Why We Ride - Queens Edition
When I first started cycling seriously, Queens scared me. It was vast, sprawling, and its street system made no sense. Clearly, the cartographers and city planners were smoking something when they came up with this nonsense. Like Manhattan, the streets are mostly numbered. Unlike Manhattan, the numbers appear to be randomly assigned. You are riding down Ditmars Boulevard in Astoria and cross 70th Street. The next street you get to is 49th Street. Where did the missing streets go? Sometimes there seems to be a surplus of numbers; in Maspeth there are 60th Street, 60th Avenue, 60th Place, 60th Drive, 60th Road and 60th Lane. You are riding on Review Avenue which becomes in succession Laurel Hill Boulevard, 56th Road, Rust Street and 59th Drive - and you never made a turn. Take a cue sheet, use your Garmin, check out Ride With GPS. It doesn't matter - if you ride in Queens, you will get lost. Over the years, and leading numerous ride in Queens, I have begun to make some sense of this large borough. I have come to appreciate its various neighborhoods, it's out of the way places, and its amazing variety of ethnic foods. And yeah, sometimes I still get lost.
How to Get Here
Coming from my home in Brooklyn, I would normally head up the Hipster Highway in Williamsburg and cross the Pulaski Bridge, where the new protected bike lane is a game changer. If I am in Bushwick, I often take Cooper Ave, what I consider the "back door" into Queens. From midtown Manhattan your best bet is the Queensboro Bridge, and from Northern Manhattan and the Bronx, the RFK/Triboro Bridge is also an option. Note that this bridge has stairs and is DEATH to ride after dark.
What to See Here
I always thought that Queens was a conglomeration of boring red brick buildings, interspersed with boring single family houses. And yes, part of the borough is like this. I call these areas miscellaneous Queens. But, the more I explored, the more I discovered places that were amazing and interesting. Places like the haunted Steinway Mansion, the beautiful and welcoming Ganesh Temple or the stained glass mausoleums in Calvery Cemetery. There are many neighborhoods that are well worth visiting, from the exclusive and elegant Jamaica Estates or Forest Hills Gardens, to the indescribable neighborhood of “The Hole.” There are strange waterside hamlets of Hook Creek and Ramblersville, tiny and remote - you feel like you are a hundred miles outside of the City. Some of the nicest views of Manhattan are seen at night from Vernon Boulevard as you ride down from Astoria on a cool summer's night. There are also great water views from the new bike trail in Long Island City. Are you an art aficionado? Visit Socrates Sculpture Garden or the juried graffiti area of Welling Court.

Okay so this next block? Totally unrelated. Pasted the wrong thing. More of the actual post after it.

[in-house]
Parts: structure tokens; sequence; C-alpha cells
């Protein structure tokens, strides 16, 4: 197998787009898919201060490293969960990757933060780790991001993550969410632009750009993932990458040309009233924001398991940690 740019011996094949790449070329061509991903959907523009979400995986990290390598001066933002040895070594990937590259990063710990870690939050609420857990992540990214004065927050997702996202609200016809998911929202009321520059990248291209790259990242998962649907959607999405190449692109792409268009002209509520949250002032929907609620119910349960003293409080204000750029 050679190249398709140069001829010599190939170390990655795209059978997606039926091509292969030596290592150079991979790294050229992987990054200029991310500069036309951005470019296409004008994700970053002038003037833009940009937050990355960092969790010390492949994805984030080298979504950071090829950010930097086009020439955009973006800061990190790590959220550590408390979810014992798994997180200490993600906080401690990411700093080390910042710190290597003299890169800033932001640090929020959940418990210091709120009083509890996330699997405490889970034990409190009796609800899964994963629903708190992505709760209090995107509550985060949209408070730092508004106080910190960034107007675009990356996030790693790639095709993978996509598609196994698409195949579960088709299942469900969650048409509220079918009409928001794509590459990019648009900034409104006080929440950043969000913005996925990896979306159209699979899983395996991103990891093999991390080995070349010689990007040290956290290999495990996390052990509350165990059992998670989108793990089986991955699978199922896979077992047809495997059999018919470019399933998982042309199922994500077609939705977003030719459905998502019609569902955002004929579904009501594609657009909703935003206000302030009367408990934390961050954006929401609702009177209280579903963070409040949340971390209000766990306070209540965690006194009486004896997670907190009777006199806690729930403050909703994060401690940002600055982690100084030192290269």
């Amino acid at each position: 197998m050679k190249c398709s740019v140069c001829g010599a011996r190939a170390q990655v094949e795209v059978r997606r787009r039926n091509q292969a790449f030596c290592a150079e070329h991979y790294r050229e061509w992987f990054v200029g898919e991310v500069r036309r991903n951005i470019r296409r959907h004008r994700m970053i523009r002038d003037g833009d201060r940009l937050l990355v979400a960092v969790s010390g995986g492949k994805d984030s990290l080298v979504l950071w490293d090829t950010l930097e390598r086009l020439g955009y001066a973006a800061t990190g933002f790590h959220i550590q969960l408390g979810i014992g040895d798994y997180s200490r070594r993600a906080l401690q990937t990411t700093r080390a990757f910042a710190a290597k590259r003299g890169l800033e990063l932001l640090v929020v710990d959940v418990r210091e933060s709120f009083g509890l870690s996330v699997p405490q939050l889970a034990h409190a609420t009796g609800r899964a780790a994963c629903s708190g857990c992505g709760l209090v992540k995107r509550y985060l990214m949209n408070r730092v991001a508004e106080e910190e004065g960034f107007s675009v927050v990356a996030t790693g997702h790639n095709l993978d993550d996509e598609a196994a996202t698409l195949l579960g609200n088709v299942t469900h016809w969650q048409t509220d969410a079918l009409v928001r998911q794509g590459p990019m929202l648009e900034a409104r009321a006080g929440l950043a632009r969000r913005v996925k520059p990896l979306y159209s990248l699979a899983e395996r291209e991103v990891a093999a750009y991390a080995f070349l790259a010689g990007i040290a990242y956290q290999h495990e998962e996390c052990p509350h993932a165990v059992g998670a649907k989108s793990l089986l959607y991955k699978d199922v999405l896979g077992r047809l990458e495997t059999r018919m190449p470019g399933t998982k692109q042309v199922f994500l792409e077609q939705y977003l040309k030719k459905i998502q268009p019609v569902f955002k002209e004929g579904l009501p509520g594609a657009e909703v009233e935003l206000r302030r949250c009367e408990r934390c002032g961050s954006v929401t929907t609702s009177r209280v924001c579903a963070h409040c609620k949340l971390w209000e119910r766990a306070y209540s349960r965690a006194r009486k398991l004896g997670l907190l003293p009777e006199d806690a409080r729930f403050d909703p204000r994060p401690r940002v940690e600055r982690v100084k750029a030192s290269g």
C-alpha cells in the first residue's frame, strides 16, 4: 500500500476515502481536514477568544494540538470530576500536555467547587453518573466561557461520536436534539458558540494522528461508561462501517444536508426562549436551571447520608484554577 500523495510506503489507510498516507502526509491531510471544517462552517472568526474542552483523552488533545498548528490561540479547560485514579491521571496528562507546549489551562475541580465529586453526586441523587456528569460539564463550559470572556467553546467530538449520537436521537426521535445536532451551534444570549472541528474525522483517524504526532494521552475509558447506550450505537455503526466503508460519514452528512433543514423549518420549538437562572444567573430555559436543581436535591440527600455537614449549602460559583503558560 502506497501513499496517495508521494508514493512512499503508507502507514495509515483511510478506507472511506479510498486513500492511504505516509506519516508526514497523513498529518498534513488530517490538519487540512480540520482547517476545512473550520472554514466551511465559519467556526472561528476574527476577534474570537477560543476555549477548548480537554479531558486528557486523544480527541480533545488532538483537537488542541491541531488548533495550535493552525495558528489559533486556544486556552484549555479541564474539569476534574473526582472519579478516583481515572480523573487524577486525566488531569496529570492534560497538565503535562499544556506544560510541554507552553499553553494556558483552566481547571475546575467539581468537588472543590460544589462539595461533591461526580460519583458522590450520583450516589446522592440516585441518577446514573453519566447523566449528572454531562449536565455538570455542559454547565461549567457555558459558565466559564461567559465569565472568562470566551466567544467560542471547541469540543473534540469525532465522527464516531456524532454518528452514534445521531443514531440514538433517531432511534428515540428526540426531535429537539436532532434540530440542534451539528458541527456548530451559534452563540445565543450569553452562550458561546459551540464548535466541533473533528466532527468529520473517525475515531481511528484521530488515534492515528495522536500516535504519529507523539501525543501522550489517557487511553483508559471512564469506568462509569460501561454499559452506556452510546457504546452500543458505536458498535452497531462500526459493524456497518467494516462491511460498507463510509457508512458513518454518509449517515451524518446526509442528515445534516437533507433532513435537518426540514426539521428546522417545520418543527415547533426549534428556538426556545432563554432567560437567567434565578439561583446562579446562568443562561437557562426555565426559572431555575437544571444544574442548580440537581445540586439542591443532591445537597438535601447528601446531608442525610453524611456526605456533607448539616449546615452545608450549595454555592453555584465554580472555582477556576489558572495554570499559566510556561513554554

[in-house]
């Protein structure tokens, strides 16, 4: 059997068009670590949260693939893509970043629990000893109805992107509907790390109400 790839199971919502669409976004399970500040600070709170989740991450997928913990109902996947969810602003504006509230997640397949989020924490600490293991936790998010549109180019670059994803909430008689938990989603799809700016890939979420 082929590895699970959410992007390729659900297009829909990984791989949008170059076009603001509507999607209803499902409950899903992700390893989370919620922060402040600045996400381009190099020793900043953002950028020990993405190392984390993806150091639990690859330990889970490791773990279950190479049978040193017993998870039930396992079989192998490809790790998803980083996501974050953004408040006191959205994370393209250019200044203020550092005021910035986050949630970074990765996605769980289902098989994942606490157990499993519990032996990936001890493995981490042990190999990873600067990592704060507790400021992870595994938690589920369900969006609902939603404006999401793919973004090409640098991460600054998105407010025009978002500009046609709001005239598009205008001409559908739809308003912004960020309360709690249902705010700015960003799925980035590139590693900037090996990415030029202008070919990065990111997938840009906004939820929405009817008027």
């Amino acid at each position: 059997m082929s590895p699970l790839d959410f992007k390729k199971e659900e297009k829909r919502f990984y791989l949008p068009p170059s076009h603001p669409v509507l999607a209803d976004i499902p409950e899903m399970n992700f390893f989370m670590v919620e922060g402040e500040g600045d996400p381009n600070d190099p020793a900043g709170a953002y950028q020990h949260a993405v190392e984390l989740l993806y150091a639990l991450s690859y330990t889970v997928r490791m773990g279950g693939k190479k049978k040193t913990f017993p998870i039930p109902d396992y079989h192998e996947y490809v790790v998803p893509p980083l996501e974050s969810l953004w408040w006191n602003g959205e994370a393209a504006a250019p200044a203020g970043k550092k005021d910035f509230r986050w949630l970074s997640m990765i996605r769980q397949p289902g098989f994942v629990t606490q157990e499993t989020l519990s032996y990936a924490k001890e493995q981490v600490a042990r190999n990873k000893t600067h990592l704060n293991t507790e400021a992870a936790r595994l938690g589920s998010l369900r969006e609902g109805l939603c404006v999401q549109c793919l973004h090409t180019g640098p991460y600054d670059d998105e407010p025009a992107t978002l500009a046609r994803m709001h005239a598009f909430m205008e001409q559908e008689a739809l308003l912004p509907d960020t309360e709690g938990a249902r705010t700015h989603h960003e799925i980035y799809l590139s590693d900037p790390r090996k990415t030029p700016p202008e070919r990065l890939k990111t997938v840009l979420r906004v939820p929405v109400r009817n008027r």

Queens has some wonderful parks to ride through. A favorite is Forest Park, a leafy, hilly, romp through the center of Queens. You can head to Kissena Park and ride around the city's only velodrome. You can visit Flushing Meadows and ride around the world. I do not want to forget Cunningham Park – the starting location of many Nassau County club rides. Like Beaches? On a hot Summers day head to Riis Park, Belle Harbor or the Rockaways for a dip in the Atlantic.
Queens has become a hot bed of brewing lately. Started by SingleCut in Astoria, there are now various breweries that have some delicious products to taste. One of my favorites is Big Alice Brewery. Big Alice is about the size of my living room, it specializes in “farm to tap” brewing, using as many local products as possible. There are some good suds hidden behind the green door. In the middle of the borough is Finback, where I have tasted some delicious stout. Other microbreweries in the borough include Transmitter Brewing and Rockaway Brewing.
What to Eat Here
Here are some of my favorite places in Queens, in no particular order. You are not gonna go hungry.
Ganesh Temple – Not dumbed down for the tourists. Solid, spicy and cheap south Indian vegetarian fare. And make sure to visit the Temple next door
New World Mall Food Court – Dozens of food vendors. Hundreds of Seats. Thousands of patrons. Embrace the crazy for some authentic Asian food.
Tuk Tuk – Yummy Thai food in LIC – and some high octane Thai coffee to keep you rolling.
Jackson Heights Diner – Anyone who has gone on a 5BBC ride to their buffet knows why.
Empanadas Cafe – A tiny restaurant with a single table in Corona. Get the City's best Empanadas and eat them watching boccie in the park up the block
Lemon Ice King of Corona – Right down the road from Empanadas Cafe, so why not get some dessert.
Bohemia Beer Garden – It's been there before you were born. Still serving traditional fare of sausages, potato pancakes and the like.
The Bay House – You won't find this place off Hook Creek. But if you do, enjoy huge portions of well prepared food.
Eddie's Sweet Shop – They make their own ice cream. They make their own toppings. They make the best malteds. Here since the 1920's.
And in the End
It is almost impossible to sum up a borough as diverse as Queens. There are crowded and bustling corners like Corona or Jackson Heights, there are suburban neighborhoods like Douglaston or Howard Beach, and there is everything in between. For foodies, the treasures of Queens rival those of anyplace in the world. Around any corner can be a new and delicious discovery. Yes, the streets make no sense [only Bobby Moleti seems to understand how they work], and yes you will get lost. Enjoy getting to know this often overlooked part of New York City.